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Parent Voices on the High School Exit Exam

New America Media, Posted: Jul 06, 2009

Editors Note: The Legislature proposes to suspend the California High School Exit Exam for four years, an idea prompted by the states budget crisis and deep cuts to school funding. Parents with children in public schools give their views on the idea. Interviews were conducted by phone and email by NAM contributor Justine Drennan.

Pam Brady, president of Californias Parent Teacher Association. She lives in Malibu and has three children.

The state legislature has spent years and years worrying about accountability, and now theyre making decisions based on minimum standards, not based on high standards. Thats not the way you make good education decisions. They should not be based on the economy. Its really not okay to say were in a low economy - therefore lets lower our standards. Its shortchanging the kids and its shortchanging the state. Who is going to be the workforce? That is going to be the children.

Carl Barnes, a firefighter and father of four in San Francisco, where he was raised and attended public schools. His two youngest children currently attend public schools in San Francisco.

There needs to be some type of indicator of what has been done for children throughout their junior high and high school years. I know its an issue around money, but my wife works for City College, and I know that [students] have to take a placement test for junior college. Theres a Muslim school that has an arrangement with City College that allows [students] to take the placement test while in high school as practice, and a lot of them are doing very well. Its almost like if you take away the exit exam, how do you replace it? It leaves the door open for teachers to feel like theres no accountability.

Dan Dykwel, president of the Palo Alto Council of PTAs, who has a son in college.

The exit exam isnt really an issue in Palo Alto. Im pretty sure everyone here passes.

Angelina Rojas, a mother of four, a social worker at Manzanita Elementary School in Oakland, and a member of the Parent Leadership Action Network in Oakland. Her youngest child will enter Skyline High School in Oakland in the fall.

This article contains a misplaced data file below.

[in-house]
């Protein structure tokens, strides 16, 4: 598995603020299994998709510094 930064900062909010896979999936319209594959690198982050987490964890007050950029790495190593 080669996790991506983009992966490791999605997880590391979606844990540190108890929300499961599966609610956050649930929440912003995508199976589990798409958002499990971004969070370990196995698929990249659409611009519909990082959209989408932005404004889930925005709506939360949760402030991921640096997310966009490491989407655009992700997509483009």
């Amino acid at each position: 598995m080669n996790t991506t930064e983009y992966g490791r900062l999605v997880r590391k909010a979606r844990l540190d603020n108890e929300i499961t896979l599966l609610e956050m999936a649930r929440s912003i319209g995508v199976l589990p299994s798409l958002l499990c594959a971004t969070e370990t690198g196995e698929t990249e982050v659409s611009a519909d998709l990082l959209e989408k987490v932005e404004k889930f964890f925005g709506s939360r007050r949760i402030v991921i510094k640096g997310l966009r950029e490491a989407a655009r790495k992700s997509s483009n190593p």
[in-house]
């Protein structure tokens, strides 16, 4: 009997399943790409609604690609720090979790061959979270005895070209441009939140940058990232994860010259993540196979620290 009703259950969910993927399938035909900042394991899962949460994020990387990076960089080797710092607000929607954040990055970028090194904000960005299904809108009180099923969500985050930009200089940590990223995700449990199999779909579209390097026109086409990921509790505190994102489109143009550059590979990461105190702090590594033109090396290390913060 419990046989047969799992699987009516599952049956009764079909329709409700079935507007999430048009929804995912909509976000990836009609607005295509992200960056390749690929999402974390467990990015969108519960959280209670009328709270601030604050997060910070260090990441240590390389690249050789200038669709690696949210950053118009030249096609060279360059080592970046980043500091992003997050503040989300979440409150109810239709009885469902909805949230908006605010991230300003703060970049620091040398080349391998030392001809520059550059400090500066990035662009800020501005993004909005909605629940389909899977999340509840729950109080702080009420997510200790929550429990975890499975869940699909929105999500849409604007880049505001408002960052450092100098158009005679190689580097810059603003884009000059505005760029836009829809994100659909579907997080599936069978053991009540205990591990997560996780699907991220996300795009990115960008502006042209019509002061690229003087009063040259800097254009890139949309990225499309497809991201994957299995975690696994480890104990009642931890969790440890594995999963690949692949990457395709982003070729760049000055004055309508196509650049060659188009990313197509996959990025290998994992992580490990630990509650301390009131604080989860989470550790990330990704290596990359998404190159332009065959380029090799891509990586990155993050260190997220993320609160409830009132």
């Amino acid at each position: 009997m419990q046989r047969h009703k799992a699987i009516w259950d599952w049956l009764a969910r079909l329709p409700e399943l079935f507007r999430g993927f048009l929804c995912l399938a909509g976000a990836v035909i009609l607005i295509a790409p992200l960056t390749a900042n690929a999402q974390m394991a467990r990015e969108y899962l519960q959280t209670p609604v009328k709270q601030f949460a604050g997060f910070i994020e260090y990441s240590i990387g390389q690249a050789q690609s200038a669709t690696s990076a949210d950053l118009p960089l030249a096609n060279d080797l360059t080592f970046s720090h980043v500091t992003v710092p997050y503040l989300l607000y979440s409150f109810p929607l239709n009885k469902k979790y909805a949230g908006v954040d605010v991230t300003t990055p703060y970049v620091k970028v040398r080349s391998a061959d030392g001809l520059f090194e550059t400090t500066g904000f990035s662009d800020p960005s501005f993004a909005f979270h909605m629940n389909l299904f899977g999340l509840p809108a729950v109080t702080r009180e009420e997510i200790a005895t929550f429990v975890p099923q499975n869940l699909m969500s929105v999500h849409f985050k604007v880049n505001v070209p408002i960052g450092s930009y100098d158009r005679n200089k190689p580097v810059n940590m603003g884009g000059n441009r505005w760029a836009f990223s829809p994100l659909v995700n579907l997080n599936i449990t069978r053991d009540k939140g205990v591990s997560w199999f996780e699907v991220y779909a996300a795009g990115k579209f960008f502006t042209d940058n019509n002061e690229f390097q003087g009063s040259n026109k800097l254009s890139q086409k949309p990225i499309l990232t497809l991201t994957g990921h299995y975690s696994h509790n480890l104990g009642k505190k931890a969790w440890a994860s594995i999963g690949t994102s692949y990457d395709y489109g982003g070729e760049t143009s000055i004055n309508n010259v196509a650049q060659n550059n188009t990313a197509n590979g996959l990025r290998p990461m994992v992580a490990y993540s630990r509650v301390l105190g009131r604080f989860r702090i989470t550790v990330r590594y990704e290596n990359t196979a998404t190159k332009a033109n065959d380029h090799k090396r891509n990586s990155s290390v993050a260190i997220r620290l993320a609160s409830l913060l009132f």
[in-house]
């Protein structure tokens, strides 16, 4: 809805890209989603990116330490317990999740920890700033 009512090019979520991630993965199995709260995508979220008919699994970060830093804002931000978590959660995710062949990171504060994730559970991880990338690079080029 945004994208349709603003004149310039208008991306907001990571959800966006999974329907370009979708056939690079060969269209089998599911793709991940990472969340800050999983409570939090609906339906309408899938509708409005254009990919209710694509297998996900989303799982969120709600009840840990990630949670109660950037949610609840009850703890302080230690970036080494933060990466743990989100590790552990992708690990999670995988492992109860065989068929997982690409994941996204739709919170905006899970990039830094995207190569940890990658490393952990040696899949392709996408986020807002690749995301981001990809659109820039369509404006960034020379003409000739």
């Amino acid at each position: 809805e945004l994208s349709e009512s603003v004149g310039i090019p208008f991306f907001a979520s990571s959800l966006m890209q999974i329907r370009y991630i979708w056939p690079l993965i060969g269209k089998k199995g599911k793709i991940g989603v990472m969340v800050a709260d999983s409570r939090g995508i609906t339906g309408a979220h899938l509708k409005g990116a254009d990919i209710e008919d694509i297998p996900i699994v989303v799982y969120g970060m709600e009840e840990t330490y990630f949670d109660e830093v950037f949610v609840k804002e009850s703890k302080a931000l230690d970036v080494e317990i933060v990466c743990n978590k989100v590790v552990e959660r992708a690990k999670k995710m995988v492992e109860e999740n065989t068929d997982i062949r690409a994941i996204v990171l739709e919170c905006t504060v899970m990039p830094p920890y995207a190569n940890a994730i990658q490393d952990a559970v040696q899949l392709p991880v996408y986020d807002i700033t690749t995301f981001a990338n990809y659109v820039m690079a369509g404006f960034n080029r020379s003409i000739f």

I think its a good idea that theres going to be an exit exam suspension because the students that dont know the languagehave less knowledge about the exam than the rest of the students. Im thinking if they have the exit exam, maybe for immigrants they should do a different one.

Loretta Seva'aetasi, an administrative analyst specialist at San Francisco State University and mother of four children who have all attended public school in San Francisco. Three of them passed the exit exam on the first try and graduated high school. Her youngest daughter is still in school.

My feelings on [the exit exam] were strong in the beginning because I feel that the powers that be think that testing is what it is all about. We need to address issues in classrooms and the varying levels of understanding that exist in every classroom. I think [suspending the exam] is a good idea because tests are not the do- all, die-all, and it doesn't take into consideration that some kids are just not good at taking tests. Also, this exam is at an eighth grade level, and if many students are not passing, what measures is the state going to take to remedy that? More tests?

Kido, an individual child advocate who deals with equity and diversity issues and a member of the Parent Leadership Action Network in Oakland. She is a single parent of two special needs children who attended public schools in Oakland and Berkeley.

Its a good idea to get rid of it. My 17 year-old graduated last year, and both my kids passed the first time around, but the whole school system has been centered around passing this test. Its made a huge change in how people are trained in school, so I dont believe that those who are actually ready to go on to higher levels of education are prepared. CAHSEE doesnt support students being ready for college. Theyre just prepared for the test. Classrooms are run specifically to make sure people can pass the test. After they have the information, theyre ready to add new information, but there isnt any progression.

Read NAM's complete coverage of the California High School Exit Exam here.

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